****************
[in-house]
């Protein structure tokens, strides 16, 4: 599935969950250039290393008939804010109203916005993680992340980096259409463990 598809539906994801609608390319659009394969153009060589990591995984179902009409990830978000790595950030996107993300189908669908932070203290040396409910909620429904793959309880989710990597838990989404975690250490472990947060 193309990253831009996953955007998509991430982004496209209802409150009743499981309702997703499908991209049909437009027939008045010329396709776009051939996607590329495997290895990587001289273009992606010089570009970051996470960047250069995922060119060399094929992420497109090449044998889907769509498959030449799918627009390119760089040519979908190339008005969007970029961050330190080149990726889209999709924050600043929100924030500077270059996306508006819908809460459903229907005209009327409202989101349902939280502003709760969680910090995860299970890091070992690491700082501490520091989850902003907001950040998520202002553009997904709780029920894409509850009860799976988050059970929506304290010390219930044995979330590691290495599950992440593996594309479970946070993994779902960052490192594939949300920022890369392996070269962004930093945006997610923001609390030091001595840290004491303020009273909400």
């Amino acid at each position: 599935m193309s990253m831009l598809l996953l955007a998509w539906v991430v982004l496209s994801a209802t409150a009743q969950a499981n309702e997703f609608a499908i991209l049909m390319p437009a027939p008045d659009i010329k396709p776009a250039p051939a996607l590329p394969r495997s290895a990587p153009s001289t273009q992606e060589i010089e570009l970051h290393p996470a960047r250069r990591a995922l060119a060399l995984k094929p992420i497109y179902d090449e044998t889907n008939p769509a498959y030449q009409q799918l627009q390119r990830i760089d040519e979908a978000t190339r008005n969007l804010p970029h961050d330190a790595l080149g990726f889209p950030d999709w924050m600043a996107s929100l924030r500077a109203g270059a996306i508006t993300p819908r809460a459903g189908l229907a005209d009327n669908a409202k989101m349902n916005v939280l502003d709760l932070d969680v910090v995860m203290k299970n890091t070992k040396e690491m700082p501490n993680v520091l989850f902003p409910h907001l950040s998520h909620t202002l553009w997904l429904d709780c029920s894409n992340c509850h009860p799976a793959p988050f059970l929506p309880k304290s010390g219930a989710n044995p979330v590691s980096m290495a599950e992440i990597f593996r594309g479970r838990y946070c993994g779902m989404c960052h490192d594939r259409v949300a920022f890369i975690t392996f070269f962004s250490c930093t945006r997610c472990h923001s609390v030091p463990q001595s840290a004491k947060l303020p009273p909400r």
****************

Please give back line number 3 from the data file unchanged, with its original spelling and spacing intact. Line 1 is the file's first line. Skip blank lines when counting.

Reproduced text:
């Amino acid at each position: 599935m193309s990253m831009l598809l996953l955007a998509w539906v991430v982004l496209s994801a209802t409150a009743q969950a499981n309702e997703f609608a499908i991209l049909m390319p437009a027939p008045d659009i010329k396709p776009a250039p051939a996607l590329p394969r495997s290895a990587p153009s001289t273009q992606e060589i010089e570009l970051h290393p996470a960047r250069r990591a995922l060119a060399l995984k094929p992420i497109y179902d090449e044998t889907n008939p769509a498959y030449q009409q799918l627009q390119r990830i760089d040519e979908a978000t190339r008005n969007l804010p970029h961050d330190a790595l080149g990726f889209p950030d999709w924050m600043a996107s929100l924030r500077a109203g270059a996306i508006t993300p819908r809460a459903g189908l229907a005209d009327n669908a409202k989101m349902n916005v939280l502003d709760l932070d969680v910090v995860m203290k299970n890091t070992k040396e690491m700082p501490n993680v520091l989850f902003p409910h907001l950040s998520h909620t202002l553009w997904l429904d709780c029920s894409n992340c509850h009860p799976a793959p988050f059970l929506p309880k304290s010390g219930a989710n044995p979330v590691s980096m290495a599950e992440i990597f593996r594309g479970r838990y946070c993994g779902m989404c960052h490192d594939r259409v949300a920022f890369i975690t392996f070269f962004s250490c930093t945006r997610c472990h923001s609390v030091p463990q001595s840290a004491k947060l303020p009273p909400r």